Printer Friendly

Elevated concern.

Earlier in the year, a woman found herself stuck in the elevator of a building on the campus of Cal State University Long Beach. She tried to crawl out to the third floor when the elevator, weighing over 2,000 lbs., moved, crushing her and killing her instantly. For some reason, the doors of the elevator were wedged open between the second and third floors of the building.

While getting stuck in an elevator might seem to be a theatrical vehicle for comedies, reality shows and horror films, it can also be a very real occurrence with deadly consequences. When passengers get stuck in a malfunctioning elevator, do you and your staff know what to do?

Being stuck in an elevator can be an unnerving, even frightening experience, especially when the situation occurs after normal building hours when there are few people in the building. Even where telephones and alarms are provided, if they do not work, the people in the elevator may become claustrophobic and panic.

Below are specific steps you can take to reduce incidents.

Ask About After-Hours Service

Regular service, while not a guarantee of trouble-free elevator operation, it is the first step toward avoiding potential issues. Does your elevator maintenance service agreement provide for emergency procedures and after-hours service should the elevator become stuck?

Install a Back-Up Telephone

Because anyone stuck in an elevator will want to make the outside world aware of the situation, and the alarm button may not be heard in the evenings or on weekends, ensure that each elevator contains an operational telephone connected to a monitored security service, the elevator service company or an answering service. This not only allows the people in the elevator to make you or other staff aware of the situation, it allows staff to assure those people in a stuck elevator that they are safe with help on the way, and to stay calm.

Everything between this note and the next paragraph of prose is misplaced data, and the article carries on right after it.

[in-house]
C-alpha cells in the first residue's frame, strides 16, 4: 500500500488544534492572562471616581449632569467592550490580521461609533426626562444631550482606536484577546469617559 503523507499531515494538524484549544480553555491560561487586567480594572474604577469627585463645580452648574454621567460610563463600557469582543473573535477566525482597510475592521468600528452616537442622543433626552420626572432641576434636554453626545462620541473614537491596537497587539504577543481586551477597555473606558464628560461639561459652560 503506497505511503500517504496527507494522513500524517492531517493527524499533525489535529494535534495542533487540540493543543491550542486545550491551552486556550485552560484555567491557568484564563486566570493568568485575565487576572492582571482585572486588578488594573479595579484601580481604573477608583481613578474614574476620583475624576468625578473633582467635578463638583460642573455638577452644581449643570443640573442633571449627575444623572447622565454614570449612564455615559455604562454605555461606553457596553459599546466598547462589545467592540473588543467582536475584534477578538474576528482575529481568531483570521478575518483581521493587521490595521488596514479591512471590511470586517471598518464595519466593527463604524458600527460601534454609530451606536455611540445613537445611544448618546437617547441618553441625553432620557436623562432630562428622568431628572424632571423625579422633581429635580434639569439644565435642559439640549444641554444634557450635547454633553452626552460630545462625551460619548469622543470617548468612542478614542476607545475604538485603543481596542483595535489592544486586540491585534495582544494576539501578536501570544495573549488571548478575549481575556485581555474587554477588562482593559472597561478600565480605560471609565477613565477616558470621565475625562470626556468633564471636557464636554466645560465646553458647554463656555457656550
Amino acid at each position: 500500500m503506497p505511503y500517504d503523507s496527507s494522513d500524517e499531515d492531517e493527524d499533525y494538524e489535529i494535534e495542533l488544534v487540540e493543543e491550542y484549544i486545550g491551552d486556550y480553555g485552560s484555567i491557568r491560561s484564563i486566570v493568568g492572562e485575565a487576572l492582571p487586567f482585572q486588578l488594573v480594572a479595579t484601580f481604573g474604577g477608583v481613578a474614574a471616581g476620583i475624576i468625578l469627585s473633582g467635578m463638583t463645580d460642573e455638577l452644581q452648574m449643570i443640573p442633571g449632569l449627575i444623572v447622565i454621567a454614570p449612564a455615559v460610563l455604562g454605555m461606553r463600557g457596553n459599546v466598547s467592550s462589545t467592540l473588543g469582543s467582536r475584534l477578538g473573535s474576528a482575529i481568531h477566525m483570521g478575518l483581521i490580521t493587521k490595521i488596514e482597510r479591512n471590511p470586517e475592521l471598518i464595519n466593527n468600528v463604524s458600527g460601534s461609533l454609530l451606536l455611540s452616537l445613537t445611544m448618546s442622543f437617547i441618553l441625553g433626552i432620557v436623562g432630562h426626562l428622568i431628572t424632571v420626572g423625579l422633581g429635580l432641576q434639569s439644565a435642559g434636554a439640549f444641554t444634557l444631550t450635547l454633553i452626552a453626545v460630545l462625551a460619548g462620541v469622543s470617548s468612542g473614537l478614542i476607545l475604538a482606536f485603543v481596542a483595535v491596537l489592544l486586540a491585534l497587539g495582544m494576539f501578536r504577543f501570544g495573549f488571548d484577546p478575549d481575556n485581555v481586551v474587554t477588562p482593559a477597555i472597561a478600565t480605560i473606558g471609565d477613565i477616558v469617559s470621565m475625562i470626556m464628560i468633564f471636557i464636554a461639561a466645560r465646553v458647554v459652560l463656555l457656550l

Make Elevators Part of Your Emergency Preparedness Planning

Since the local fire department will become involved with elevator problems, contact them for information and procedures they might already have available. Knowing how to react in the event of an elevator situation is an essential component in overall emergency preparedness plan.

Call in the professionals if you are unsure about how to handle the situation: Unless lives are in immediate danger, passengers should only be removed from a stuck elevator by the elevator service company and/or the fire department.


Simply making sure that communications between the elevator and the outside world are maintained is one of the most important things you can do until the elevator service company and/or the fire department arrives, and may provide the information and comfort needed to prevent a person trapped in a stuck elevator from attempting to try and get out on their own and get injured.



COPYRIGHT 2012 National Association of Realtors
No portion of this article can be reproduced without the express written permission from the copyright holder.
Copyright 2012 Gale, Cengage Learning. All rights reserved.

Article Details
Printer friendly Cite/link Email Feedback
Title Annotation:Maintenance Matters; elevators
Author:Pereira, Julius, III
Publication:Journal of Property Management
Geographic Code:1USA
Date:May 1, 2012
Previous Article:Hundreds of CPM and CCIM Institute Members gather forces in Washington, D.C.
Next Article:Oils away.

Terms of use | Privacy policy | Copyright © 2019 Farlex, Inc. | Feedback | For webmasters